Farrell, Amy Erdman 1963-

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Farrell, Amy Erdman 1963-


Born September 25, 1963, in Cleveland, OH; daughter of James Kirby and Lois Ann Farrell; married John Douglas Bloom, September 3, 1988; children: Nicholas, Catherine. Education: Ohio University, B.A., 1985; University of Minnesota, M.A., 1988, Ph.D., 1991.


Office—Department of Women's Studies, Dickinson College, P.O. Box 1773, Carlisle, PA 17013. E-mail—[email protected]


Dickinson College, Carlisle, PA, assistant professor, coordinator, 1991-98, associate professor of American studies and coordinator of women's studies, 1998, department chair, 2004—. Visiting fellow, lecturer, University of East Anglia, Norwich, England, 1999-2000.


National Women's Studies Association, American Studies Association.


Dickinson Award for Distinguished Teaching, 2005-06.


Yours in Sisterhood: Ms. Magazine and the Promise of Popular Feminism, University of North Carolina Press (Chapel Hill, NC), 1998.


In Yours in Sisterhood: Ms. Magazine and the Promise of Popular Feminism, Amy Erdman Farrell analyzes the successes and struggles of Ms. magazine, which first appeared in 1972. A feminist magazine that aimed to compete with more traditional women's publications, which generally focus on fashion, beauty, and family, Ms. often struggled to balance its feminist stance with commercial viability. Readers often objected, for example, when the magazine ran ads that some of its readers found demeaning. By the early 1990s Ms. had changed ownership and, supported by private funding, shifted to an ad-free format.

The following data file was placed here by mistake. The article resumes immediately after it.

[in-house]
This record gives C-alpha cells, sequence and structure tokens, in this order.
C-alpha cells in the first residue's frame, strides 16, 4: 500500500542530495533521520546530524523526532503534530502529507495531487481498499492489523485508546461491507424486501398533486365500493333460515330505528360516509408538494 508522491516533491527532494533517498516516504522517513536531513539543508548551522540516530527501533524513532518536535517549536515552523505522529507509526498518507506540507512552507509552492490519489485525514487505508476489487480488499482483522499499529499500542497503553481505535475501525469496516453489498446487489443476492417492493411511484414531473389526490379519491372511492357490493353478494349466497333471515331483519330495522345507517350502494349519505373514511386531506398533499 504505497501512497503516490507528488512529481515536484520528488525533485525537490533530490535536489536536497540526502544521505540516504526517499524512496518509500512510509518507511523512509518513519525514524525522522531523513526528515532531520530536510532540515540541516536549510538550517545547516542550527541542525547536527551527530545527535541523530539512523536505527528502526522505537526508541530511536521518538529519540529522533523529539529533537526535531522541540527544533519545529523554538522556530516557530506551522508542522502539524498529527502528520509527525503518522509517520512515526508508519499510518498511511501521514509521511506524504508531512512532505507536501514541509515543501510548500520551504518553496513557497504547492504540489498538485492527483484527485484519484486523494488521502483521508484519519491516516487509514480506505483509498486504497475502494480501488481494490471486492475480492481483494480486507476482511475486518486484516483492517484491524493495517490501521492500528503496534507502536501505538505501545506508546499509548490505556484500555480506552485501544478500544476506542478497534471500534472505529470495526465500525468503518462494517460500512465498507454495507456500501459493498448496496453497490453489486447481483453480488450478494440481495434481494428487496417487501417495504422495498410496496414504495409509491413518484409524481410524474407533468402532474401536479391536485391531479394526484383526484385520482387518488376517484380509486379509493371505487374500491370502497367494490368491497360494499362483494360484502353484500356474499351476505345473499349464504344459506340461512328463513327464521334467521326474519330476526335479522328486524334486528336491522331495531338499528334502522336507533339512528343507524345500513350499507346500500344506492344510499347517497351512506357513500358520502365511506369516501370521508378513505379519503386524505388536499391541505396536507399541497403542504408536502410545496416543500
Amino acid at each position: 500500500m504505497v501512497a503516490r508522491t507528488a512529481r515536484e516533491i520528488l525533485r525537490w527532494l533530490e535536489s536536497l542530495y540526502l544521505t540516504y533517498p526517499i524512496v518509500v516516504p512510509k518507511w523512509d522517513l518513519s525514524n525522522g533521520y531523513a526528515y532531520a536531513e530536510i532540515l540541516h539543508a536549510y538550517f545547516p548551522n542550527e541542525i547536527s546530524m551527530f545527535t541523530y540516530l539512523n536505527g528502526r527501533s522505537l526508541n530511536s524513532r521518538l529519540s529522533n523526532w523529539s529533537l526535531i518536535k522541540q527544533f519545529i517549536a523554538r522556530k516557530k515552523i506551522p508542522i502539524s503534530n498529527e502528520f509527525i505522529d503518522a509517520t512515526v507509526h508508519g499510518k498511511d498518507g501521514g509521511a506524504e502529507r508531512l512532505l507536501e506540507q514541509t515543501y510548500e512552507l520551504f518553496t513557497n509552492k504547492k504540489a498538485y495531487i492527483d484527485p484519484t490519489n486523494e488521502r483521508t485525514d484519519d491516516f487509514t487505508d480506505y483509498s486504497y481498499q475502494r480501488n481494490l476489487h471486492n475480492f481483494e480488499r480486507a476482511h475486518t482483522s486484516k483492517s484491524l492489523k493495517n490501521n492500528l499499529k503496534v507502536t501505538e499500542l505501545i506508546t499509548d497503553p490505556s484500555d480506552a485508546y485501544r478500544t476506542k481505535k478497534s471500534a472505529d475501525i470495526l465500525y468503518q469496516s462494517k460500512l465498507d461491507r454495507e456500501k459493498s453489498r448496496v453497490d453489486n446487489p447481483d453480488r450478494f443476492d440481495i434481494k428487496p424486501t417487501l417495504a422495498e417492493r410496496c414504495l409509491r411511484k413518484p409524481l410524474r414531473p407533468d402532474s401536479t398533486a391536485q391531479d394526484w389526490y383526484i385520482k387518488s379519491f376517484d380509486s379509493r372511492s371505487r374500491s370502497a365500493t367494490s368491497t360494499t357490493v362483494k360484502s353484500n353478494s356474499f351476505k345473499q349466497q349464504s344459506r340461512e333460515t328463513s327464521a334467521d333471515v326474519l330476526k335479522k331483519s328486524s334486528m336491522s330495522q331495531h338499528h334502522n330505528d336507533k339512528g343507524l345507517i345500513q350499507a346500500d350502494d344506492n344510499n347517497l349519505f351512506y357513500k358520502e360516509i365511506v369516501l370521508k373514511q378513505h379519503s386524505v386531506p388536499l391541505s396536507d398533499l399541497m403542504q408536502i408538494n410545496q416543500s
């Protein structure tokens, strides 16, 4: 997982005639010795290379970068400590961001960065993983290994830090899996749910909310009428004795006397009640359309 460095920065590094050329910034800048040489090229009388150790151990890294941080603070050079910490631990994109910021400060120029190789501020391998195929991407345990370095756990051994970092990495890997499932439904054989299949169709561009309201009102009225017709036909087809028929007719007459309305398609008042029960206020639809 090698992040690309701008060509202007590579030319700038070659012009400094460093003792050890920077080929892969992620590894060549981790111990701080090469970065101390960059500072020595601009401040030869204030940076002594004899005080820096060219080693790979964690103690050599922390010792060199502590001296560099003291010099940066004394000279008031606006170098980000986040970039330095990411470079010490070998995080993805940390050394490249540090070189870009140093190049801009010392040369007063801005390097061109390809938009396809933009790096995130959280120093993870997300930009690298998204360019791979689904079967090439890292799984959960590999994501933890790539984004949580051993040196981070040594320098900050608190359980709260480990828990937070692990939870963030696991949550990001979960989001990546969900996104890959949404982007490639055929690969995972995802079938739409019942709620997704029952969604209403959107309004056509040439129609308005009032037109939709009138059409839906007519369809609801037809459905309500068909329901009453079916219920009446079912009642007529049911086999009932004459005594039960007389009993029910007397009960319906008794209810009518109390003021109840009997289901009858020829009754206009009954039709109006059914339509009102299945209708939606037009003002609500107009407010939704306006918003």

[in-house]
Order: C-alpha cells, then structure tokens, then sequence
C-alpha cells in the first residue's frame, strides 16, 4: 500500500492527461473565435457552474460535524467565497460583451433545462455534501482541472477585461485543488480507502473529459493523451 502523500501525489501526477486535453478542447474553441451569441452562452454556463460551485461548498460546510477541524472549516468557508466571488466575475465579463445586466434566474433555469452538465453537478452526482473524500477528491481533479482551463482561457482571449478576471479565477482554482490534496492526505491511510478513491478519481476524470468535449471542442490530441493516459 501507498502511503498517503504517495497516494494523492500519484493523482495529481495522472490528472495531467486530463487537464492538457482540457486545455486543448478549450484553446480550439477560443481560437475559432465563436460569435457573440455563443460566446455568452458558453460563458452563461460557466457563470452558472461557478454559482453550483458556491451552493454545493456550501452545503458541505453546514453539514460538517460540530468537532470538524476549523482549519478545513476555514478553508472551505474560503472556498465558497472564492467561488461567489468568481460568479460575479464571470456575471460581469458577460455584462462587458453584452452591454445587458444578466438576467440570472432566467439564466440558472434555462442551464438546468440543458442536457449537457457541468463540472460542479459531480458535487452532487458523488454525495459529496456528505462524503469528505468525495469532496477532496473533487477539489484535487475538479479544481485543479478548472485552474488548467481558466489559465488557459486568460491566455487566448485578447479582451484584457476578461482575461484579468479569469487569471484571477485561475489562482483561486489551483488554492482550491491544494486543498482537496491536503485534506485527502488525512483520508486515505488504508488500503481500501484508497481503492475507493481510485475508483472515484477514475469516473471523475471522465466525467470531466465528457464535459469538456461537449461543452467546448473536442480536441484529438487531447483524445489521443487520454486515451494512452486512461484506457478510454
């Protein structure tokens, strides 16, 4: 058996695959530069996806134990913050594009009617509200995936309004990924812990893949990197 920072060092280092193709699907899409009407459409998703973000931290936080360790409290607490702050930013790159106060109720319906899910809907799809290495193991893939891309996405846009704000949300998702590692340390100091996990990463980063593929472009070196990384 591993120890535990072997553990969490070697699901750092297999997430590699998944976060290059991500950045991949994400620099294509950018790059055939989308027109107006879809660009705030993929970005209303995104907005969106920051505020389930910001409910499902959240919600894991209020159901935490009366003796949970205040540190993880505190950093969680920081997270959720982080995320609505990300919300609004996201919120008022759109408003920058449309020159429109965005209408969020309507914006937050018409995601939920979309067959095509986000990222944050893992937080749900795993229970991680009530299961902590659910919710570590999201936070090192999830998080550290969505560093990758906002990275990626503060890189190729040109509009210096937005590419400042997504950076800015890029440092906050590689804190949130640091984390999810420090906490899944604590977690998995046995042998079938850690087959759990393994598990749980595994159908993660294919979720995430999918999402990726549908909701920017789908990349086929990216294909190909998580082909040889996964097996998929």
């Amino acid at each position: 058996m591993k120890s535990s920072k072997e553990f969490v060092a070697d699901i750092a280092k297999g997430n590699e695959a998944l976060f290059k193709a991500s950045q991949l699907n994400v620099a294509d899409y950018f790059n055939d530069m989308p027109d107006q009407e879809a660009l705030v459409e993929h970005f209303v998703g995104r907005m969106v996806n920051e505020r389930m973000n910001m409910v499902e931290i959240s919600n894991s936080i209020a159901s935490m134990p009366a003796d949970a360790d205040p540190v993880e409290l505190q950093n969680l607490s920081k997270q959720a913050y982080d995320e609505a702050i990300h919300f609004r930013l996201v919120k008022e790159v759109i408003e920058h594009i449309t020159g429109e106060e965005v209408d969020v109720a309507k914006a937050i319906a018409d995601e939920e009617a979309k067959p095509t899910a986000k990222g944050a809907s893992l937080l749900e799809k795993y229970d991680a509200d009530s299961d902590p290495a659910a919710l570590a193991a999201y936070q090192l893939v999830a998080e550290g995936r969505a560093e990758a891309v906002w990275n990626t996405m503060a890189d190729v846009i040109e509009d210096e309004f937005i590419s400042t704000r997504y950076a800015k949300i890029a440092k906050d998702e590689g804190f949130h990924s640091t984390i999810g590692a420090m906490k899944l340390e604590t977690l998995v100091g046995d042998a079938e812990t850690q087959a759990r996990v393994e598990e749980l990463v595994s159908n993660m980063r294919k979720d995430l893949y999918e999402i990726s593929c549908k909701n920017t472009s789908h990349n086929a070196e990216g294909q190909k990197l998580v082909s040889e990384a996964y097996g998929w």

According to National Women's Studies Association Journal contributor Catherine Mitchell, Yours in Sisterhood focuses on two basic questions: "Why did Ms. die as a popular magazine? And secondarily: Is it possible for a feminist publication to survive as a large-circulation periodical with its revenue based in advertising?" As Mitchell explained, Farrell shows that middle-class feminism in the late 1970s and early 1980s became increasingly focused on workplace success and drew away from the more radical orientation of intellectual feminists. When this split occurred, Ms. lost much of its readership and became a magazine that appealed mostly to elitists. Despite the failure of Ms. to keep a wider readership, Farrell argues, commercial publishing remains an important venue for feminist ideas.

Reviewers appreciated Yours in Sisterhood as a thoroughly researched and well-argued work. A contributor to Publishers Weekly praised the book for its "strong critical approach" and "sharp focus," and Elizabeth Rose, writing in the Michigan Historical Review, called the book "a fascinating, well-written account of the tensions between commercial culture and feminism."



Booklist, August, 1998, Mary Carroll, review of Yours in Sisterhood: Ms. Magazine and the Promise of Popular Feminism, p. 1927.

Journal of Women's History, autumn, 2000, Kristin Knox, review of Yours in Sisterhood, p. 237.

Library Journal, September 1, 1998, Judy Solberg, review of Yours in Sisterhood, p. 192.

Michigan Historical Review, fall, 1999, Elizabeth Rose, review of Yours in Sisterhood, p. 132.

National Women's Studies Association Journal, spring, 2001, Catherine Mitchell, review of Yours in Sisterhood, p. 193.

Publishers Weekly, July 20, 1998, review of Yours in Sisterhood, p. 197.

Women and Language, fall, 1999; spring, 2001, review of Yours in Sisterhood, p. 61.


Dickinson College Web site,http://www.dickinson.edu/ (March 30, 2007), "Women's Studies Department."

Rain Taxi,http://www.raintaxi.com/ (winter, 1998), review of Yours in Sisterhood.

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